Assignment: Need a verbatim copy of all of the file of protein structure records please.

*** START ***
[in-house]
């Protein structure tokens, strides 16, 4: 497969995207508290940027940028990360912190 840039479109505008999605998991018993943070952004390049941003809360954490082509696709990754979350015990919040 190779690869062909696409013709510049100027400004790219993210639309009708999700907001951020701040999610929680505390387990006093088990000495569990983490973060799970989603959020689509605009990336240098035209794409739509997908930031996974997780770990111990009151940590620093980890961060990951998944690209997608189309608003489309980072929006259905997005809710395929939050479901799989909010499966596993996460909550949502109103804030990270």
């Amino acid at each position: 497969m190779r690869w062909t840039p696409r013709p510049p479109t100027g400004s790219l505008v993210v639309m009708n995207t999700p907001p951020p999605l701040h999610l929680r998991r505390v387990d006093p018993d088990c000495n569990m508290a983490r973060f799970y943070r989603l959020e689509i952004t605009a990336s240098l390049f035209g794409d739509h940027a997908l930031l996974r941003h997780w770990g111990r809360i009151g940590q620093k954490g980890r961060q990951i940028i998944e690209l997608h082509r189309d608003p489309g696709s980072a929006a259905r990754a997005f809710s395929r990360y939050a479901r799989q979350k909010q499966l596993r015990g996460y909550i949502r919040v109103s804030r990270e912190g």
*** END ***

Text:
[in-house]
């Protein structure tokens, strides 16, 4: 497969995207508290940027940028990360912190 840039479109505008999605998991018993943070952004390049941003809360954490082509696709990754979350015990919040 190779690869062909696409013709510049100027400004790219993210639309009708999700907001951020701040999610929680505390387990006093088990000495569990983490973060799970989603959020689509605009990336240098035209794409739509997908930031996974997780770990111990009151940590620093980890961060990951998944690209997608189309608003489309980072929006259905997005809710395929939050479901799989909010499966596993996460909550949502109103804030990270």
């Amino acid at each position: 497969m190779r690869w062909t840039p696409r013709p510049p479109t100027g400004s790219l505008v993210v639309m009708n995207t999700p907001p951020p999605l701040h999610l929680r998991r505390v387990d006093p018993d088990c000495n569990m508290a983490r973060f799970y943070r989603l959020e689509i952004t605009a990336s240098l390049f035209g794409d739509h940027a997908l930031l996974r941003h997780w770990g111990r809360i009151g940590q620093k954490g980890r961060q990951i940028i998944e690209l997608h082509r189309d608003p489309g696709s980072a929006a259905r990754a997005f809710s395929r990360y939050a479901r799989q979350k909010q499966l596993r015990g996460y909550i949502r919040v109103s804030r990270e912190g």